Choosing the wrong Doctor Who
Once again my fellow New Zealanders have disappointed me. In a poll run by the Herald, they have chosen Jon Pertwee as their favourite of the eleven actors who have played Doctor Who. Pertwee may have been a fine actor, but it seems to me that he had little understanding of the ethos and aesthetics that have made Doctor Who such an important cultural artefact.
Doctor Who could only have been created in postwar Britain. Exhausted by two World Wars, separated from much of its empire, and usurped as a political and economic power by the United States and the Soviet Union, mid-century Britain was a society attempting to adjust to altered circumstances. The hyper-jingoism which had characterised Victorian and early twentieth century popular culture in Britain - the 'muscular Christianity' of Tom Brown's Schooldays, or the mystified imperialism of Kipling, or the good-natured xenophobia of Billy Bunter - seemed suddenly to be both absurd and dangerous.
Born in Gallifrey, the planet of mandarin Timelords, and destined to roam the universe, Doctor Who was a rarified but erratic being, a sort of displaced and impoverished but nonetheless charming aristocrat. His TARDIS, with its telephone box facade and inefficient machinery, mocked the scientific versilimitude that American science fiction writers were fond of creating for their heroes. In adventure after adventure, the Doctor won victories over evil through a combination of chance, cunning, and the sort of eccentric, aleatory thinking that is usually the province of visionary artists.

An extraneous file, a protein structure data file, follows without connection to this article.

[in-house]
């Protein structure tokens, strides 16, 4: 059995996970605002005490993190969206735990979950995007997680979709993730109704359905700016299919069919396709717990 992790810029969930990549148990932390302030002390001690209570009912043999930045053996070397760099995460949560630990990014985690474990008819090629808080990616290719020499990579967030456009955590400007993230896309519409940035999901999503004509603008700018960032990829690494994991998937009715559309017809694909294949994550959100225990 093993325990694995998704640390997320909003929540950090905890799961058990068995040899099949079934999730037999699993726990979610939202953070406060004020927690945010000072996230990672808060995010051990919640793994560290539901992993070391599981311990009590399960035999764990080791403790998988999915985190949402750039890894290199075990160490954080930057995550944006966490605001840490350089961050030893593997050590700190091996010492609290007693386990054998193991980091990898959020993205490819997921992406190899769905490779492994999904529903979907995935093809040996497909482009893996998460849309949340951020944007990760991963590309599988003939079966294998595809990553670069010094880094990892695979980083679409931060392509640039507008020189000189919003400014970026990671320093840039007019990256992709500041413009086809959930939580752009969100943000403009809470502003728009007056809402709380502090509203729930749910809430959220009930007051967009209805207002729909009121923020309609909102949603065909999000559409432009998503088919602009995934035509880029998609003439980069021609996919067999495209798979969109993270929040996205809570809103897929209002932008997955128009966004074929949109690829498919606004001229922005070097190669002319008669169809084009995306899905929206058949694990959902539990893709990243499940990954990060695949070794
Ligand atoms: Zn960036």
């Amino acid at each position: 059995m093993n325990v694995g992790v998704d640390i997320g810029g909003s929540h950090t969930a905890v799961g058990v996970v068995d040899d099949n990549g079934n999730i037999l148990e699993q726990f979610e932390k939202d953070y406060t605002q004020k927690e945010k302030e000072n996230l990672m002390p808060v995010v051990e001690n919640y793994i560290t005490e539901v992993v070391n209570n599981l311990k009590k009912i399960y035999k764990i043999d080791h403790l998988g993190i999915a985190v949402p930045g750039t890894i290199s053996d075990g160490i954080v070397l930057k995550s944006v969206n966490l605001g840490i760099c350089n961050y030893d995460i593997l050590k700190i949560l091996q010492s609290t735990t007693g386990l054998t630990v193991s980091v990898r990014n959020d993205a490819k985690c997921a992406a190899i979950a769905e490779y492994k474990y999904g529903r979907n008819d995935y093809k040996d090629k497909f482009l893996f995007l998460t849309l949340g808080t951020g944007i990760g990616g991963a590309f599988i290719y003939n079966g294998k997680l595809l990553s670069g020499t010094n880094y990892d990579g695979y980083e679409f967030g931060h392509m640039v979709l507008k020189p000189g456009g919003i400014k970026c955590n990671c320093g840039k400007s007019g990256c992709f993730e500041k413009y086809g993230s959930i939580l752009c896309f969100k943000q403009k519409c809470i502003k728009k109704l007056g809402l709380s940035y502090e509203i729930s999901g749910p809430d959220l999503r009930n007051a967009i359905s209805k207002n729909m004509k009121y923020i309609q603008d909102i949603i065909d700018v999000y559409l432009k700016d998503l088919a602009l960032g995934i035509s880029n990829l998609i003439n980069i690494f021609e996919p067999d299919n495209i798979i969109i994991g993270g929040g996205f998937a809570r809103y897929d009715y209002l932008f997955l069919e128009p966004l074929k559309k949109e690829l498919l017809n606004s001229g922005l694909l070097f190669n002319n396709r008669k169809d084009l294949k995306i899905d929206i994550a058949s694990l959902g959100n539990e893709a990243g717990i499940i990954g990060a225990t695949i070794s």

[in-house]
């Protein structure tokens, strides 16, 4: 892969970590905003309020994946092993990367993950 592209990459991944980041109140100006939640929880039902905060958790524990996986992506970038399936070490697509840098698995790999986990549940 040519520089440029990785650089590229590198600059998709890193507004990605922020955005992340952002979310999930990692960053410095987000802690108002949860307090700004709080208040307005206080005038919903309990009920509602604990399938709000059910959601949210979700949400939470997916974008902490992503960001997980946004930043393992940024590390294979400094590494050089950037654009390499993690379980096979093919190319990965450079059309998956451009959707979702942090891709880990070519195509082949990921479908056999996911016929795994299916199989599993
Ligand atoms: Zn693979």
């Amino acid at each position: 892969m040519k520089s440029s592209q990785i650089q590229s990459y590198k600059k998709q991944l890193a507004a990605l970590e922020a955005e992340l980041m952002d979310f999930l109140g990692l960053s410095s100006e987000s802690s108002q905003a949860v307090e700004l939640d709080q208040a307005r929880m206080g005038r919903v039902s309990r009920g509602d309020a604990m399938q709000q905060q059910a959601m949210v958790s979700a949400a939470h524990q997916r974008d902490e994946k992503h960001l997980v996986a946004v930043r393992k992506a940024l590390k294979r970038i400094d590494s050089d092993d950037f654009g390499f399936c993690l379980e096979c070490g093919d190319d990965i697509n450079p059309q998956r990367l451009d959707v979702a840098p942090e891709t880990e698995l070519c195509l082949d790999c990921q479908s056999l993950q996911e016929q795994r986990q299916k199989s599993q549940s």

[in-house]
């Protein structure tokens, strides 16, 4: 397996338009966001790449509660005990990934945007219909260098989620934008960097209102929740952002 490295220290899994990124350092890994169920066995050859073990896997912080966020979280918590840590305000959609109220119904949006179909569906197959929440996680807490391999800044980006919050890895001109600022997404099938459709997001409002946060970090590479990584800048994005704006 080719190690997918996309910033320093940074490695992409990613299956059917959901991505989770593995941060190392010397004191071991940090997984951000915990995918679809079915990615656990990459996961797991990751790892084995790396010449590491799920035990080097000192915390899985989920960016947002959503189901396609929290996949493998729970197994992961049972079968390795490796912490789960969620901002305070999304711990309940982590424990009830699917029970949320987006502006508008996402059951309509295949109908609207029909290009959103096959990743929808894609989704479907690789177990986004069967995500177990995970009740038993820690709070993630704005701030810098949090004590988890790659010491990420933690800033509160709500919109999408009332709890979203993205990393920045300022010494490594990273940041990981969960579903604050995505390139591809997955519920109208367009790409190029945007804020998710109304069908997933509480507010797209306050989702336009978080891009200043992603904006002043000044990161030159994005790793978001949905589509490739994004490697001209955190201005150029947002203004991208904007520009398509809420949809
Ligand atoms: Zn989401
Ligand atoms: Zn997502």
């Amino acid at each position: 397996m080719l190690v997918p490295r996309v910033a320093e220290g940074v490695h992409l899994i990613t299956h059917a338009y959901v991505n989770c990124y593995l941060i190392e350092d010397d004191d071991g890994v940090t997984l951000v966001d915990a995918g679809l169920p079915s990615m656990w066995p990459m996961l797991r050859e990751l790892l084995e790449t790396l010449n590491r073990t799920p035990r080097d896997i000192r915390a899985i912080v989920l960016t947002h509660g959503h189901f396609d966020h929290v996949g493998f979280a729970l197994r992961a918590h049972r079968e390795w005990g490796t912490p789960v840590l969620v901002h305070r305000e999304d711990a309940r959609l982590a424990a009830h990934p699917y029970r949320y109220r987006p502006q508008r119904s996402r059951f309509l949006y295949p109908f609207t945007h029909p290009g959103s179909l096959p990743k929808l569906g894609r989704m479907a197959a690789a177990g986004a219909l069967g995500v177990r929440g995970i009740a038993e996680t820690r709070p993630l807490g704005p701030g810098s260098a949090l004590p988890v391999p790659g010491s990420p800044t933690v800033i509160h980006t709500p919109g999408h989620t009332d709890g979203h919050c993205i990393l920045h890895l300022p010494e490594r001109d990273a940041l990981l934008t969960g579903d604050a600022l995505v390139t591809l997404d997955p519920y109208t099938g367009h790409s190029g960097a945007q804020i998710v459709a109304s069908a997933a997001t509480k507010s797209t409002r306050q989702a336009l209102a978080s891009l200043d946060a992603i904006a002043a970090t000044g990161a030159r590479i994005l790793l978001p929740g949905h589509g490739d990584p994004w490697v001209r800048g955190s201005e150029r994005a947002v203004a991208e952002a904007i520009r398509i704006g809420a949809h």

At the same time that the BBC was filming Doctor Who in cramped and chilly warehouses, California's dream factories were turning out television series like Star Trek, which projected the American Imperium into the distant future and the distant universe. Where the Doctor was anarchic artist, who assisted earthly creatures on his own terms, Captain Kirk of the Starship Enterprise was a servant of the American military-industrial complex, a twenty-first century James Cook who loyally reported and interpreted his geographical and ethnographic discoveries to his military and political masters. Where Doctor Who's absurd vehicle, sonic screwdrivers and blundering journeys through time mocked the pretensions of postwar science to exactitude and objectivity, Captain Kirk and his crewmates gave tedious lectures that seemed intended to make the Starship Enterprise seem a logical outgrowth of America's space and weapons programmes.
crisis. Mass strikes shut down the economy and brought down Ted Heath's Tory government, students occupied universities and declared their solidarity with the revolutionaries of Vietnam, Enoch Powell and a revived fascist movement campaigned against 'coloured' immigration from the Caribbean and Pakistan, and senior members of the military and Mi5 began to make plans for a coup against the Labour government that had replaced Heath.
Jon Pertwee was replaced as Doctor by Tom Baker, a man who won a massive new following for the series. With his Bohemian trenchcoat and scarf, his habit of winning over apparently sinister aliens by offering them jelly babies, his contempt for rules and regulations, and his penchant for poetic monologues about the perversity of human ambition, Baker rescued Doctor Who from Pertwee's innovations.
For decades, Tom Baker tended to come out on top when fans of the programme were asked to name their favourite Doctor. What does the triumph of Pertwee's violent, authoritarian, reactionary Doctor Who in this new poll tell us about the mindset of Kiwis in 2013?
[Posted by Scott Hamilton]